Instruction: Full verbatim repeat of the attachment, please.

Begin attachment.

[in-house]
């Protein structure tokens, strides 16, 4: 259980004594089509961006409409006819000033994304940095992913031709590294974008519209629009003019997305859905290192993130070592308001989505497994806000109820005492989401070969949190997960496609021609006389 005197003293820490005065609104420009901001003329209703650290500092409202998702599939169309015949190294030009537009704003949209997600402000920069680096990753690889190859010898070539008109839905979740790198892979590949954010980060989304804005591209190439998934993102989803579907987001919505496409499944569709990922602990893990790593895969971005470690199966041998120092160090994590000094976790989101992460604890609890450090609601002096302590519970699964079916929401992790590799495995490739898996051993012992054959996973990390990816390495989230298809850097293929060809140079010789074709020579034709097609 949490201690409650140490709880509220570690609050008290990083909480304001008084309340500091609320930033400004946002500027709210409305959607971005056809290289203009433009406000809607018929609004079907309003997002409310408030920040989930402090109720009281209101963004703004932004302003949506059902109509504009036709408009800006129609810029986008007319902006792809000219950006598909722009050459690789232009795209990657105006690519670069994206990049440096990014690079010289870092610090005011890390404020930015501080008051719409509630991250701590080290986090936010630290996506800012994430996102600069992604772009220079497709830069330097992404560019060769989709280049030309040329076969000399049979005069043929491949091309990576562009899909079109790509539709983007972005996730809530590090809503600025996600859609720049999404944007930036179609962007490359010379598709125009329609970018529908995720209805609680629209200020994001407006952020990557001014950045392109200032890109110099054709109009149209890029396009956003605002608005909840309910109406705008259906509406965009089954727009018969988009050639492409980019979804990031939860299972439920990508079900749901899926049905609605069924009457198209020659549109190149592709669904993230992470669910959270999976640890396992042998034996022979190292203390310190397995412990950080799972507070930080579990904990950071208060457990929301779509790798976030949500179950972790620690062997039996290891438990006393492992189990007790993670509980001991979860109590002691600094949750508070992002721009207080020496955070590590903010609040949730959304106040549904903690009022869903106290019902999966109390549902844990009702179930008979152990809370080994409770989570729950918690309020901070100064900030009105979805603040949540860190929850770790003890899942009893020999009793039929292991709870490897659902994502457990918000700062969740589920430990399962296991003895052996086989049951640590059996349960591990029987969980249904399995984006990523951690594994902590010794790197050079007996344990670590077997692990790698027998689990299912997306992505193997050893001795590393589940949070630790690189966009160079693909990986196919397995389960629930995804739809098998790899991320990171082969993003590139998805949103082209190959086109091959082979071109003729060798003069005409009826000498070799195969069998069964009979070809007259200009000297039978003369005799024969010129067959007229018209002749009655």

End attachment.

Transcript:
[in-house]
């Protein structure tokens, strides 16, 4: 259980004594089509961006409409006819000033994304940095992913031709590294974008519209629009003019997305859905290192993130070592308001989505497994806000109820005492989401070969949190997960496609021609006389 005197003293820490005065609104420009901001003329209703650290500092409202998702599939169309015949190294030009537009704003949209997600402000920069680096990753690889190859010898070539008109839905979740790198892979590949954010980060989304804005591209190439998934993102989803579907987001919505496409499944569709990922602990893990790593895969971005470690199966041998120092160090994590000094976790989101992460604890609890450090609601002096302590519970699964079916929401992790590799495995490739898996051993012992054959996973990390990816390495989230298809850097293929060809140079010789074709020579034709097609 949490201690409650140490709880509220570690609050008290990083909480304001008084309340500091609320930033400004946002500027709210409305959607971005056809290289203009433009406000809607018929609004079907309003997002409310408030920040989930402090109720009281209101963004703004932004302003949506059902109509504009036709408009800006129609810029986008007319902006792809000219950006598909722009050459690789232009795209990657105006690519670069994206990049440096990014690079010289870092610090005011890390404020930015501080008051719409509630991250701590080290986090936010630290996506800012994430996102600069992604772009220079497709830069330097992404560019060769989709280049030309040329076969000399049979005069043929491949091309990576562009899909079109790509539709983007972005996730809530590090809503600025996600859609720049999404944007930036179609962007490359010379598709125009329609970018529908995720209805609680629209200020994001407006952020990557001014950045392109200032890109110099054709109009149209890029396009956003605002608005909840309910109406705008259906509406965009089954727009018969988009050639492409980019979804990031939860299972439920990508079900749901899926049905609605069924009457198209020659549109190149592709669904993230992470669910959270999976640890396992042998034996022979190292203390310190397995412990950080799972507070930080579990904990950071208060457990929301779509790798976030949500179950972790620690062997039996290891438990006393492992189990007790993670509980001991979860109590002691600094949750508070992002721009207080020496955070590590903010609040949730959304106040549904903690009022869903106290019902999966109390549902844990009702179930008979152990809370080994409770989570729950918690309020901070100064900030009105979805603040949540860190929850770790003890899942009893020999009793039929292991709870490897659902994502457990918000700062969740589920430990399962296991003895052996086989049951640590059996349960591990029987969980249904399995984006990523951690594994902590010794790197050079007996344990670590077997692990790698027998689990299912997306992505193997050893001795590393589940949070630790690189966009160079693909990986196919397995389960629930995804739809098998790899991320990171082969993003590139998805949103082209190959086109091959082979071109003729060798003069005409009826000498070799195969069998069964009979070809007259200009000297039978003369005799024969010129067959007229018209002749009655």